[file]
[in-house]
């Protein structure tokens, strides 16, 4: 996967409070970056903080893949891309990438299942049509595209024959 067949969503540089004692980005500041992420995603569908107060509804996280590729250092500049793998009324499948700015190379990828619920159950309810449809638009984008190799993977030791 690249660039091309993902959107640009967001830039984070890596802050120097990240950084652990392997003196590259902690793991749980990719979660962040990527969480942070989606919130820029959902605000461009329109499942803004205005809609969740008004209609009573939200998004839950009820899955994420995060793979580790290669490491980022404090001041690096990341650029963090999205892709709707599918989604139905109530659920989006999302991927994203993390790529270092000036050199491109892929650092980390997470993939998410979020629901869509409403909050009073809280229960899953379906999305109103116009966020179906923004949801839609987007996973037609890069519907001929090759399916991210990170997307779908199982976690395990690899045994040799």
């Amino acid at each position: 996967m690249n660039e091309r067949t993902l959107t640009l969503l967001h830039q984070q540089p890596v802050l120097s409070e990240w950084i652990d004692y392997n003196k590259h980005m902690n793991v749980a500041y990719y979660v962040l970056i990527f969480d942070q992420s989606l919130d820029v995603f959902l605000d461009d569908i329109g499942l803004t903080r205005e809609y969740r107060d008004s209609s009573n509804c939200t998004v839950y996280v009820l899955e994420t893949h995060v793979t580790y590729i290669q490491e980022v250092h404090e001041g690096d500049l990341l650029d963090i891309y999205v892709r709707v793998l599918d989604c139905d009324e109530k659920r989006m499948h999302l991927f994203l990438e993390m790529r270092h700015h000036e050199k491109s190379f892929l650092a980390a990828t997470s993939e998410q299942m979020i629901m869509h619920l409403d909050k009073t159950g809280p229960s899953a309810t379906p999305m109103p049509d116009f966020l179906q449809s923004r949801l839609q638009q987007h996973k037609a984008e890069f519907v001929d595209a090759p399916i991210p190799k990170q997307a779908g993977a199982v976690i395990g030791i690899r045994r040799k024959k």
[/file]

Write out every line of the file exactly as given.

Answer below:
[in-house]
């Protein structure tokens, strides 16, 4: 996967409070970056903080893949891309990438299942049509595209024959 067949969503540089004692980005500041992420995603569908107060509804996280590729250092500049793998009324499948700015190379990828619920159950309810449809638009984008190799993977030791 690249660039091309993902959107640009967001830039984070890596802050120097990240950084652990392997003196590259902690793991749980990719979660962040990527969480942070989606919130820029959902605000461009329109499942803004205005809609969740008004209609009573939200998004839950009820899955994420995060793979580790290669490491980022404090001041690096990341650029963090999205892709709707599918989604139905109530659920989006999302991927994203993390790529270092000036050199491109892929650092980390997470993939998410979020629901869509409403909050009073809280229960899953379906999305109103116009966020179906923004949801839609987007996973037609890069519907001929090759399916991210990170997307779908199982976690395990690899045994040799």
């Amino acid at each position: 996967m690249n660039e091309r067949t993902l959107t640009l969503l967001h830039q984070q540089p890596v802050l120097s409070e990240w950084i652990d004692y392997n003196k590259h980005m902690n793991v749980a500041y990719y979660v962040l970056i990527f969480d942070q992420s989606l919130d820029v995603f959902l605000d461009d569908i329109g499942l803004t903080r205005e809609y969740r107060d008004s209609s009573n509804c939200t998004v839950y996280v009820l899955e994420t893949h995060v793979t580790y590729i290669q490491e980022v250092h404090e001041g690096d500049l990341l650029d963090i891309y999205v892709r709707v793998l599918d989604c139905d009324e109530k659920r989006m499948h999302l991927f994203l990438e993390m790529r270092h700015h000036e050199k491109s190379f892929l650092a980390a990828t997470s993939e998410q299942m979020i629901m869509h619920l409403d909050k009073t159950g809280p229960s899953a309810t379906p999305m109103p049509d116009f966020l179906q449809s923004r949801l839609q638009q987007h996973k037609a984008e890069f519907v001929d595209a090759p399916i991210p190799k990170q997307a779908g993977a199982v976690i395990g030791i690899r045994r040799k024959k």